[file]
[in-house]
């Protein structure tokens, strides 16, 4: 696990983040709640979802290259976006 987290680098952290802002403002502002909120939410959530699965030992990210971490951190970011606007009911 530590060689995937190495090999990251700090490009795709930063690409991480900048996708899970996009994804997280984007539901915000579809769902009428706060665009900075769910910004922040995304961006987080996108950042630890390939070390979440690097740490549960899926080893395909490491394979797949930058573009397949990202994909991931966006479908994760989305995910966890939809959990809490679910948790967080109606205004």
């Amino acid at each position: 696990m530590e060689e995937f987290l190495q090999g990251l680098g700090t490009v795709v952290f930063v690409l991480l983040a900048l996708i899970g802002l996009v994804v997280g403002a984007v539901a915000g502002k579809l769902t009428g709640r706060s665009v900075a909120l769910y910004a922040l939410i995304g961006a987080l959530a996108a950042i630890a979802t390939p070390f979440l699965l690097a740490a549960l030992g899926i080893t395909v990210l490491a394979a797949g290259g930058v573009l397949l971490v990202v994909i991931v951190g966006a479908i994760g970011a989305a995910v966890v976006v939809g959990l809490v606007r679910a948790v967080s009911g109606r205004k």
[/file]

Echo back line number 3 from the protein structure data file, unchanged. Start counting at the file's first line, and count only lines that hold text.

């Amino acid at each position: 696990m530590e060689e995937f987290l190495q090999g990251l680098g700090t490009v795709v952290f930063v690409l991480l983040a900048l996708i899970g802002l996009v994804v997280g403002a984007v539901a915000g502002k579809l769902t009428g709640r706060s665009v900075a909120l769910y910004a922040l939410i995304g961006a987080l959530a996108a950042i630890a979802t390939p070390f979440l699965l690097a740490a549960l030992g899926i080893t395909v990210l490491a394979a797949g290259g930058v573009l397949l971490v990202v994909i991931v951190g966006a479908i994760g970011a989305a995910v966890v976006v939809g959990l809490v606007r679910a948790v967080s009911g109606r205004k």